2001). These investigations have studied pregnant women
in Germany, Belgium and Scotland, and they indicate that
the incidence of Fe deﬁciency during pregnancy is in the
region of 20–40 % (Bergmann et al. 2002; Fosset et al.
2003; Massot & Vanderpas, 2003).
Inadequate intake of Fe related to diets poor in bio-
available Fe is thought to be responsible for the majority of
Fe deﬁciency both before and during pregnancy (Bothwell,
2000). In one recent survey carried out in France 93% of
women of childbearing age were reported to have dietary
Fe intakes lower than the recommended daily allowance
(Galan et al. 1998). In the UK > 40 % of women between
the ages of 19–34 years had total Fe intakes below the
lower reference nutrient intake level (Henderson et al.
2003). An increase of 50 % is recommended in the daily
dietary intake of Fe during pregnancy (Galan et al. 1998).
An additional risk factor for Fe deﬁciency during
pregnancy is multiparity, which can lead to subsequent
successive deﬁcits without sufﬁcient repletion of reserves
(Hindmarsh et al. 2000).
The consequences of maternal Fe deﬁciency are serious,
both for the mother and her developing fetus. Many studies
have shown that mothers suffering from Fe-deﬁciency
anaemia are at increased risk of mortality and morbidity
(for review, see Rush, 2000). Babies have an increased risk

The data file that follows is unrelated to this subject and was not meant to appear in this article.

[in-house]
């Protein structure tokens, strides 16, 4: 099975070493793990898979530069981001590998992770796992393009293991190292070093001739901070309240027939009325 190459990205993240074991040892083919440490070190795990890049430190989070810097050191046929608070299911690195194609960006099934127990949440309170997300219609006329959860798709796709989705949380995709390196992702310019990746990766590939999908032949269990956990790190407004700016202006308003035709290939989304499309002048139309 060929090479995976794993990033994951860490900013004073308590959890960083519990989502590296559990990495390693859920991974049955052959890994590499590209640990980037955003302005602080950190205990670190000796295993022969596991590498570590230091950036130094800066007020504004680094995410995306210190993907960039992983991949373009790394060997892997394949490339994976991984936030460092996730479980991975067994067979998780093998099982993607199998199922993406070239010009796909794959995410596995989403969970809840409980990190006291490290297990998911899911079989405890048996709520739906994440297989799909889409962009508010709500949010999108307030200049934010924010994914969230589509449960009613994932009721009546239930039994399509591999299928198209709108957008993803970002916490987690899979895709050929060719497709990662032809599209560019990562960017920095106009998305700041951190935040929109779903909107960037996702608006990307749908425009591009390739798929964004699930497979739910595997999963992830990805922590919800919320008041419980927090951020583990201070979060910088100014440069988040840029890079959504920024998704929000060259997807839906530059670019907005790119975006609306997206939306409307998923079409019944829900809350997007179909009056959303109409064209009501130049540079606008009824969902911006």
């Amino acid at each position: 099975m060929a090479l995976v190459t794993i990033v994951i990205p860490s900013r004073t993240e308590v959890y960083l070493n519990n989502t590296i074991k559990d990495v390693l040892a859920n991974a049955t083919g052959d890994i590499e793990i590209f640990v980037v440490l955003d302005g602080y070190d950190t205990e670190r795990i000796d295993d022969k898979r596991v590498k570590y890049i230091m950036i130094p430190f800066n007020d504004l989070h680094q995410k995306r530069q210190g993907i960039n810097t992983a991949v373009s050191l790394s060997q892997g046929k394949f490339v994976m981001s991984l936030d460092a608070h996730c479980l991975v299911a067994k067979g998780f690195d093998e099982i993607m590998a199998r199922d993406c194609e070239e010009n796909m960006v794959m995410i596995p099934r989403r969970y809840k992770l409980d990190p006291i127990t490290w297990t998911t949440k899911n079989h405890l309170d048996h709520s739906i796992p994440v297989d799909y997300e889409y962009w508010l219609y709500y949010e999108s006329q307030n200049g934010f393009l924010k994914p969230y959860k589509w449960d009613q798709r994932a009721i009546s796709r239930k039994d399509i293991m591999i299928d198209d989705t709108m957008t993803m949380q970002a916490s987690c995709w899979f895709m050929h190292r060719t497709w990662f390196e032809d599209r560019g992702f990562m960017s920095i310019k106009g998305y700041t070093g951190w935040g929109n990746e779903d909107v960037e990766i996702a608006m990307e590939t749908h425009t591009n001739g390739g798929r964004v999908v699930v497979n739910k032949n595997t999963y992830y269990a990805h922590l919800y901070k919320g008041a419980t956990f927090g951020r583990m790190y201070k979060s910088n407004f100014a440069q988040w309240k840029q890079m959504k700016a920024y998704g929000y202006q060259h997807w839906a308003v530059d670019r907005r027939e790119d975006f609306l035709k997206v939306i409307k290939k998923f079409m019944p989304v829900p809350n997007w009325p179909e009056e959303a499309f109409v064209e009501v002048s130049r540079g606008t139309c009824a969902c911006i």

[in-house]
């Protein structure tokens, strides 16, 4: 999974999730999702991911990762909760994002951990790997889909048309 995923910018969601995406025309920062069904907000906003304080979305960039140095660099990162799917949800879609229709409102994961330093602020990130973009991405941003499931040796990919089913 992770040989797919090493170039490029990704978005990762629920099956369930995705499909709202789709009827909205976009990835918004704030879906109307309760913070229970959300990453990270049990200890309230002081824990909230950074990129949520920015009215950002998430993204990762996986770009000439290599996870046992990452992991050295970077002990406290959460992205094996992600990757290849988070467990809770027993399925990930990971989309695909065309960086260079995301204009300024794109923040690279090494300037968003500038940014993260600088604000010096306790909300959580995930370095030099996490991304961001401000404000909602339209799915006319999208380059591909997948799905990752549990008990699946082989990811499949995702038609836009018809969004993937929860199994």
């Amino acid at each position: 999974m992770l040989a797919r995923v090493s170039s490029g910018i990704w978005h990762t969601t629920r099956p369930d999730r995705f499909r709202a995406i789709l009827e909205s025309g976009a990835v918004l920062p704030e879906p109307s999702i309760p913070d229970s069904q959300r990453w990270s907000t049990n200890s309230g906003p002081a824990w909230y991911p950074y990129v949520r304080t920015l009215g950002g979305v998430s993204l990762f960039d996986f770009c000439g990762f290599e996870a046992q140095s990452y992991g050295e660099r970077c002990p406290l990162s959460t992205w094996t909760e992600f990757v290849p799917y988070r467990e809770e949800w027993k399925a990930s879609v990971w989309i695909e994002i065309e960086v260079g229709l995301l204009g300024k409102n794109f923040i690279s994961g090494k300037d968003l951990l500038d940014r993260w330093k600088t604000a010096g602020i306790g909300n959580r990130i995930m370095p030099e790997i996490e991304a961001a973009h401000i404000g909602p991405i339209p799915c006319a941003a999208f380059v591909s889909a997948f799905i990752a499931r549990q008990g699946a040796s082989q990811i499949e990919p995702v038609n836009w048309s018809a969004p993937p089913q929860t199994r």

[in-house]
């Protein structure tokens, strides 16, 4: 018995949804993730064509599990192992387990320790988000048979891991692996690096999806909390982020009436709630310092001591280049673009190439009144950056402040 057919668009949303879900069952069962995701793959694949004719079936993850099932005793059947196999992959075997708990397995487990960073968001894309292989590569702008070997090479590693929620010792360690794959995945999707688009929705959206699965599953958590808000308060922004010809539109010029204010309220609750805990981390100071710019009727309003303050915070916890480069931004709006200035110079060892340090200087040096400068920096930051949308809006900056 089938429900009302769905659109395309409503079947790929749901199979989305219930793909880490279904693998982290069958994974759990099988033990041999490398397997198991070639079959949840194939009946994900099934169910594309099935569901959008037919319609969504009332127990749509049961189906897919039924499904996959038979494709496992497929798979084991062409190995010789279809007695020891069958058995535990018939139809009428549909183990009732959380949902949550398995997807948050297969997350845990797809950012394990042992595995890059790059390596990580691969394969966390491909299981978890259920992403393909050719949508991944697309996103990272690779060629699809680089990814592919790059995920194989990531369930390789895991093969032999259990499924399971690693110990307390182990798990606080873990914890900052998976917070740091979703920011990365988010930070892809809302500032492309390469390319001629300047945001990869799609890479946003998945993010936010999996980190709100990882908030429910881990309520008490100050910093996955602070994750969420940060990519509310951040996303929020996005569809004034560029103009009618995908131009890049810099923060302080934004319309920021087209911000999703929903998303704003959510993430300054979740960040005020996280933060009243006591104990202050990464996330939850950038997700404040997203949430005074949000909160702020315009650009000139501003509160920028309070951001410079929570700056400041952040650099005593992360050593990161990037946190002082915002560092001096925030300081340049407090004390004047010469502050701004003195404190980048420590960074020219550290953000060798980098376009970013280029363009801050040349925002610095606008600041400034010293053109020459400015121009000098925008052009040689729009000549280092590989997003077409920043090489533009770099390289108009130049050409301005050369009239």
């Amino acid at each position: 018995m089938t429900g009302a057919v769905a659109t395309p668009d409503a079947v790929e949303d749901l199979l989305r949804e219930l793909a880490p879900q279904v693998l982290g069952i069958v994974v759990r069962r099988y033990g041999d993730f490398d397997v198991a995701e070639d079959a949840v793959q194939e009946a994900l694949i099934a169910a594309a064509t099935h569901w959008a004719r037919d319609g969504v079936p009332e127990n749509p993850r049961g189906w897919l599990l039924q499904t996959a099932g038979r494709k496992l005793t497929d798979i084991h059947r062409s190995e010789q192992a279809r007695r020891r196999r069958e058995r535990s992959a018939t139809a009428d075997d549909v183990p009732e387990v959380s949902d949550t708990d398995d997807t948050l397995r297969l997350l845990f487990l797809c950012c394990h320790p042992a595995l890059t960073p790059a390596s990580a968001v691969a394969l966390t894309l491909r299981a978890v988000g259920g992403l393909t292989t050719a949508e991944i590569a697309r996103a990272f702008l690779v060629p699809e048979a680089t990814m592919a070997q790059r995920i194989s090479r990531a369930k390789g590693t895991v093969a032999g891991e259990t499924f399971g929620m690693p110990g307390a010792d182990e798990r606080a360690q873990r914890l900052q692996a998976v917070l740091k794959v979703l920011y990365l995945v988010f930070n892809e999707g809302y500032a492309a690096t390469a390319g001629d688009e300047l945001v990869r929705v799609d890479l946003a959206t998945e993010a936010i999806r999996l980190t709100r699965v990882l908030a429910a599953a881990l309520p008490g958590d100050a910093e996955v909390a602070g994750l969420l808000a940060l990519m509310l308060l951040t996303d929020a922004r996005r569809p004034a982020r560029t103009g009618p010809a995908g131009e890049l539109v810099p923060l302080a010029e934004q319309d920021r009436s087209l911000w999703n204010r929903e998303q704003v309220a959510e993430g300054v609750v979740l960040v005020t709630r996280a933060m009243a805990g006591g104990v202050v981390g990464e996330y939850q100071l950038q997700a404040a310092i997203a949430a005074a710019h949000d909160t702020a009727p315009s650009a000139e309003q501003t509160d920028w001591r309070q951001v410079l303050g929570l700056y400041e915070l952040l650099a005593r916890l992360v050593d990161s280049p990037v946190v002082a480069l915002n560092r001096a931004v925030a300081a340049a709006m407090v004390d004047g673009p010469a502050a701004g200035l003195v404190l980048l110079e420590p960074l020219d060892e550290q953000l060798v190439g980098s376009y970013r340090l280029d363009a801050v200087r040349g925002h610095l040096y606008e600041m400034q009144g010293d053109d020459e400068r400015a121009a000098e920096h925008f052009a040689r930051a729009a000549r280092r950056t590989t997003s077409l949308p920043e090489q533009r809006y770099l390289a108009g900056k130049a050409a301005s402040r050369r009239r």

of being born premature and/or smaller (Allen, 2000).
Several studies have shown that Fe deﬁciency during
pregnancy, both in man and in animal models, results in
both short- and long-term problems for the offspring.
Short-term consequences of maternal iron deﬁciency
In order to investigate the effects of maternal Fe deﬁciency
on fetal growth and development, as well as the long-term
health and well-being of the offspring, several rodent
models have been established (Crowe et al. 1995; Kwik-
Uribe et al. 1999; Lewis et al. 2001b; Gambling et al.
2002). As would be expected the fetuses from the Fe-
deﬁcient dams are Fe deﬁcient, with lower packed cell
volume and lower liver Fe levels (Gambling et al. 2002).
However, the level of Fe deﬁciency seen in the fetus is
markedly less than that seen in the mother. Maternal Fe
status also has a direct impact on the Fe stores for early
neonatal life; consistent with fetal ﬁndings, neonates are
also Fe deﬁcient (Gambling et al. 2003). Early studies in
man have established a direct relationship between the
concentration, as well as the total content, of storage Fe in
the fetal liver and maternal plasma Fe levels, suggesting
that babies born to Fe-deﬁcient mothers would have poor
Fe stores (Singla et al. 1985). More recent studies have
now established that Fe deﬁciency in the mother is a
risk factor for Fe deﬁciency in the young infant (Preziosi
et al. 1997; Singla et al. 1997; Allen, 2000; Halvorsen,
2000; Harthoorn-Lasthuizen et al. 2001), with consequent
more pronounced anaemia at approximately 10–12 weeks
While maternal Fe deﬁciency has no effect on the
fertility and growth of the dams or the viability and
number of fetuses, it does markedly reduce fetal weight
(Gambling et al. 2002). In addition to changes in total fetal
weight, fetal liver weights (expressed as a proportion of
fetal size) are decreased, indicating disproportionate fetal
growth. The reduced fetal weight seen in the Rowett
Hooded Lister model (Gambling et al. 2002) is consistent
with that seen in other rat models (Tojyo, 1983; Crowe
et al. 1995). As with maternal Cu deﬁciency, the severity
of the Fe deﬁciency induced substantially affects the
outcomes. While milder maternal Fe deﬁciency has no
556 L. Gambling and H. J. McArdle
marked effect on fetal number, fetal weight or placental